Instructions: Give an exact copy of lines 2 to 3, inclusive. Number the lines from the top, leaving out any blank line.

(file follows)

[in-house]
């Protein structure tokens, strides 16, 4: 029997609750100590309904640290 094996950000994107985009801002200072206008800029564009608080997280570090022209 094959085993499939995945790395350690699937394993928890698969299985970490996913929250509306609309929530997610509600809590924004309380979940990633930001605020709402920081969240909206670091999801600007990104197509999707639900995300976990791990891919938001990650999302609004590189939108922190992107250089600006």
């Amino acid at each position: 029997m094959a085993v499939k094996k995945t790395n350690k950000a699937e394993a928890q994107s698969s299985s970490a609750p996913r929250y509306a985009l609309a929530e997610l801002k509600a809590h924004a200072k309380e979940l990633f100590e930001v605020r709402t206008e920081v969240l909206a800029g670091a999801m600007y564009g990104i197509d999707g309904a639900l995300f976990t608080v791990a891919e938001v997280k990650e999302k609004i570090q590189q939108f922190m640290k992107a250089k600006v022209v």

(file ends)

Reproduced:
């Protein structure tokens, strides 16, 4: 029997609750100590309904640290 094996950000994107985009801002200072206008800029564009608080997280570090022209 094959085993499939995945790395350690699937394993928890698969299985970490996913929250509306609309929530997610509600809590924004309380979940990633930001605020709402920081969240909206670091999801600007990104197509999707639900995300976990791990891919938001990650999302609004590189939108922190992107250089600006």
């Amino acid at each position: 029997m094959a085993v499939k094996k995945t790395n350690k950000a699937e394993a928890q994107s698969s299985s970490a609750p996913r929250y509306a985009l609309a929530e997610l801002k509600a809590h924004a200072k309380e979940l990633f100590e930001v605020r709402t206008e920081v969240l909206a800029g670091a999801m600007y564009g990104i197509d999707g309904a639900l995300f976990t608080v791990a891919e938001v997280k990650e999302k609004i570090q590189q939108f922190m640290k992107a250089k600006v022209v």